Living With Chronic Illness is never easy but eating the right foods can help improve symptoms. 

More than 15 million people living in the UK have a long-term condition for which they require treatment. That’s more than 20 per cent of the population. Suffice to say, chronic illness is a national crisis, but one that we don’t seem to be able to do much about. 

Let Food Be Thy Medicine

Things may change in the future, but modern medicine today is all about “managing” disease. Rarely do practitioners use the word “cure” as they might have done in the age of antibiotics in the mid-twentieth century. We’ve slipped into a medical culture which sees disease as an inevitability. The goal is to manage illness so that people can have a slightly higher quality of life than they would otherwise. 

But is that the best we can do? Or is there scope to avoid these diseases entirely? 

The idea that a proper diet can prevent chronic disease is not new. It dates back to Hippocrates and the foundation of medication. “Let food be thy medicine and medicine thy food.” But the notion that we can seriously make an impact on chronic disease with diet remains controversial. 

Dr Dean Ornish

Important note: not all chronic diseases can be changed by diet and living with chronic illness is not something one should take lightly! With that said, let’s move on. 

The Power Of Food To Fight Disease

You can’t just give out dietary advice to people without jumping through hoops. Can personal trainers write meal plans? Under current rules, they need to be careful. Registered dietitians are the only group of people in the UK who can recommend dietary changes to combat chronic disease.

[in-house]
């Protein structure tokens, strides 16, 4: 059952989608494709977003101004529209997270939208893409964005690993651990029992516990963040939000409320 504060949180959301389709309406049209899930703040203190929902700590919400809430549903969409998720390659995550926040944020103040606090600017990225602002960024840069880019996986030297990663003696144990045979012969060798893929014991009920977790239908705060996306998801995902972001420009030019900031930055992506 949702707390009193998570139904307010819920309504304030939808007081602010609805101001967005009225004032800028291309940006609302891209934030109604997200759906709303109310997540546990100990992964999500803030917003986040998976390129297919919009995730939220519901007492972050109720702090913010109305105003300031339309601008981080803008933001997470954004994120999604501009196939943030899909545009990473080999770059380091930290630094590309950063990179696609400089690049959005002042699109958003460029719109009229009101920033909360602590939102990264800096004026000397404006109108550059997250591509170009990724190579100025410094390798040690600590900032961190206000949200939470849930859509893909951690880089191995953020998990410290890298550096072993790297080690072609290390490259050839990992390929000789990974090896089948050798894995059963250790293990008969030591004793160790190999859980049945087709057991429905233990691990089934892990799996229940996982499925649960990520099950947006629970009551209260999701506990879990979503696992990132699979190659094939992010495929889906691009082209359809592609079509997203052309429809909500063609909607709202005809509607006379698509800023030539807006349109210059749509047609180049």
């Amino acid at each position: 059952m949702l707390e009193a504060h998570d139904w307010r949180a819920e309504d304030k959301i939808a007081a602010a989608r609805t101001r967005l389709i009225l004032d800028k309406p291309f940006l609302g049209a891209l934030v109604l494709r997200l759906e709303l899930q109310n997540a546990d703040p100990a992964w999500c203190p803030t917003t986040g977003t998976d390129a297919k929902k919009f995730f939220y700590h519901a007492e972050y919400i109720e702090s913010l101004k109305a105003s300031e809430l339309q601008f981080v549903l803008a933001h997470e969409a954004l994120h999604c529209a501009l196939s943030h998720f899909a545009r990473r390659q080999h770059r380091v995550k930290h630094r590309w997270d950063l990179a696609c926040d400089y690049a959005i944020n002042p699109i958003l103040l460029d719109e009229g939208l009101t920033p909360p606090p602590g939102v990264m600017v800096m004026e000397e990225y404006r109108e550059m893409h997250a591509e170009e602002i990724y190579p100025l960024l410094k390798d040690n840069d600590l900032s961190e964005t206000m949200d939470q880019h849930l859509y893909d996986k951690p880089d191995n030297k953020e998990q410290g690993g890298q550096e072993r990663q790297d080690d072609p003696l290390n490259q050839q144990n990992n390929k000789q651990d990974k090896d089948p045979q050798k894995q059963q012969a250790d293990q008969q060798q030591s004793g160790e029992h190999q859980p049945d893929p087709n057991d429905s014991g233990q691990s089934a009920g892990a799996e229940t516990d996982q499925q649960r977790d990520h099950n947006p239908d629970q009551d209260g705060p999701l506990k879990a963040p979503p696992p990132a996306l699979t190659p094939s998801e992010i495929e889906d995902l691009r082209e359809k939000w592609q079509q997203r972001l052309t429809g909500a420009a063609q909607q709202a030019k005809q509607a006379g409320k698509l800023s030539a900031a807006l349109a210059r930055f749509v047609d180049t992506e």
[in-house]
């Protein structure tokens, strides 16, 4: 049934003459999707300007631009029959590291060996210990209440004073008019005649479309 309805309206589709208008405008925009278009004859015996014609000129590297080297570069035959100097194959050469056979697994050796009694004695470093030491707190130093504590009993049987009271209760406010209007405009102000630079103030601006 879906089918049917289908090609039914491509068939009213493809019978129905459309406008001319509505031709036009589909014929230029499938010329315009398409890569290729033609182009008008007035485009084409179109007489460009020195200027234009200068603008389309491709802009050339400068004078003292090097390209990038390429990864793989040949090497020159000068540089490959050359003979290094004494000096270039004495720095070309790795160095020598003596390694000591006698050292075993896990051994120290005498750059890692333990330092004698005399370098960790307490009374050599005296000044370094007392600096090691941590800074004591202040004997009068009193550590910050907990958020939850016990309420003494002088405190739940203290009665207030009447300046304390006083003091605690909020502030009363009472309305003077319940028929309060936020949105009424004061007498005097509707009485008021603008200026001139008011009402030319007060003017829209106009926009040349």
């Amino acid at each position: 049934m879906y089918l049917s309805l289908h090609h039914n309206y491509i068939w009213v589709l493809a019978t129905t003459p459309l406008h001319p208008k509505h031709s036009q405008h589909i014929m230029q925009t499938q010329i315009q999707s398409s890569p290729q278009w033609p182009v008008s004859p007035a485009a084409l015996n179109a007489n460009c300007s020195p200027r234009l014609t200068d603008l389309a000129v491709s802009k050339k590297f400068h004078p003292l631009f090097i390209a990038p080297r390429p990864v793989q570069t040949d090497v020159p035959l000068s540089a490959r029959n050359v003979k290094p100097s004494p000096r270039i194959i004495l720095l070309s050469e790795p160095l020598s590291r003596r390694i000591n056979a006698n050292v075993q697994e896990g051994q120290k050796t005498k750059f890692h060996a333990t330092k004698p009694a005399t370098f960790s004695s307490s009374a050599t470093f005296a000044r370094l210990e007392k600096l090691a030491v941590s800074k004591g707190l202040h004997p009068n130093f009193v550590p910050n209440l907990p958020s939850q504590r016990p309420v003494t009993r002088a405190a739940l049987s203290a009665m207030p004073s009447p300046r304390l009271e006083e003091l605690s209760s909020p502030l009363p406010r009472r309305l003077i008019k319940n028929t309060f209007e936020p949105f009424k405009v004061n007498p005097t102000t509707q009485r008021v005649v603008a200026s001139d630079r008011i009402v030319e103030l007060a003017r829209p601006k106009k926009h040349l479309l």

The problem is that the education that dietitians receive is highly conservative. There’s a prevailing view in the mainstream medical community that dietary interventions are at best an adjunct therapy – not something that can make a real difference to health. But anyone who looks into the science finds a different story. What people eat makes a profound difference in their health outcomes. 

We’ve Known Since The 1990s That Diet Can Help Fix Heart Disease

Dr Dean Ornish

Dr Dean Ornish

In the early 1990s, Dean Ornish, a US physician and researcher, wondered whether changing people’s diets could reverse heart disease. He decided that he wanted a definitive answer to the question, so he devised an experiment that would prove his hypothesis. He got rid of all the fatty food in patient’s diets and replaced it with veggies. 

The experiment was a randomised controlled trial – the best available. And it tracked patients who were severely ill with heart disease. Many had already had heart attacks. The study showed that you could reverse heart disease with diet, opening up arteries. It was as if people had never had heart disease in the first place.

Dean Ornish Study Reversing Heart Disease

Ornish published the results in The Lancet, the most prestigious medical journal in the world, but it seemed to fall on deaf ears. The medical community wasn’t interested, and even today, the notion that you can reverse heart disease with vegetables is not widely accepted.

We have the evidence, but we don’t have the culture to go with it. People in the know understand the science and apply it in their lives. Everyone else has to make do with mainstream thinking. 

*This is a collaborative post*